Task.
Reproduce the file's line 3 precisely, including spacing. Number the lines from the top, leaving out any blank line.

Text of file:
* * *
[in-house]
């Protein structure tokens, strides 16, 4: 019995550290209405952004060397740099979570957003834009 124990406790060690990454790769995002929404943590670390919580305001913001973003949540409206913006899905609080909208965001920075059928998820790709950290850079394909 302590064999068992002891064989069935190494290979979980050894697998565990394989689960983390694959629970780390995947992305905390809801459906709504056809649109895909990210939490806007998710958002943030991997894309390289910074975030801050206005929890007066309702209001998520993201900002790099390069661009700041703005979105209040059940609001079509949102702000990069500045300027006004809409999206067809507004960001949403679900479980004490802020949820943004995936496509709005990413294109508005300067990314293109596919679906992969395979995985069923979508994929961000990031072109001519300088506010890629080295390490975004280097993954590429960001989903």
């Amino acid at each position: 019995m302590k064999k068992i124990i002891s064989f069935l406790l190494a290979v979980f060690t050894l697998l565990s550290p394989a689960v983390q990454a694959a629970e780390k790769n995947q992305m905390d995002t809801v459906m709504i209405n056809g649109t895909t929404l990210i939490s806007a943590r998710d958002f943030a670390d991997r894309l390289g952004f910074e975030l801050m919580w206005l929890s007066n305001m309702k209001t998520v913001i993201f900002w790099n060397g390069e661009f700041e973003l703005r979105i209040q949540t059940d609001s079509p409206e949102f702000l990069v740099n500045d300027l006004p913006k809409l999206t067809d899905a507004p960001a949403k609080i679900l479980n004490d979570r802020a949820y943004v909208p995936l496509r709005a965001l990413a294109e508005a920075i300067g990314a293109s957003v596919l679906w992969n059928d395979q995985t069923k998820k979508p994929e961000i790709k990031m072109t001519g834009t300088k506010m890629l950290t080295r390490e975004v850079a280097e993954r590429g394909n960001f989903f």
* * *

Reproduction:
């Amino acid at each position: 019995m302590k064999k068992i124990i002891s064989f069935l406790l190494a290979v979980f060690t050894l697998l565990s550290p394989a689960v983390q990454a694959a629970e780390k790769n995947q992305m905390d995002t809801v459906m709504i209405n056809g649109t895909t929404l990210i939490s806007a943590r998710d958002f943030a670390d991997r894309l390289g952004f910074e975030l801050m919580w206005l929890s007066n305001m309702k209001t998520v913001i993201f900002w790099n060397g390069e661009f700041e973003l703005r979105i209040q949540t059940d609001s079509p409206e949102f702000l990069v740099n500045d300027l006004p913006k809409l999206t067809d899905a507004p960001a949403k609080i679900l479980n004490d979570r802020a949820y943004v909208p995936l496509r709005a965001l990413a294109e508005a920075i300067g990314a293109s957003v596919l679906w992969n059928d395979q995985t069923k998820k979508p994929e961000i790709k990031m072109t001519g834009t300088k506010m890629l950290t080295r390490e975004v850079a280097e993954r590429g394909n960001f989903f």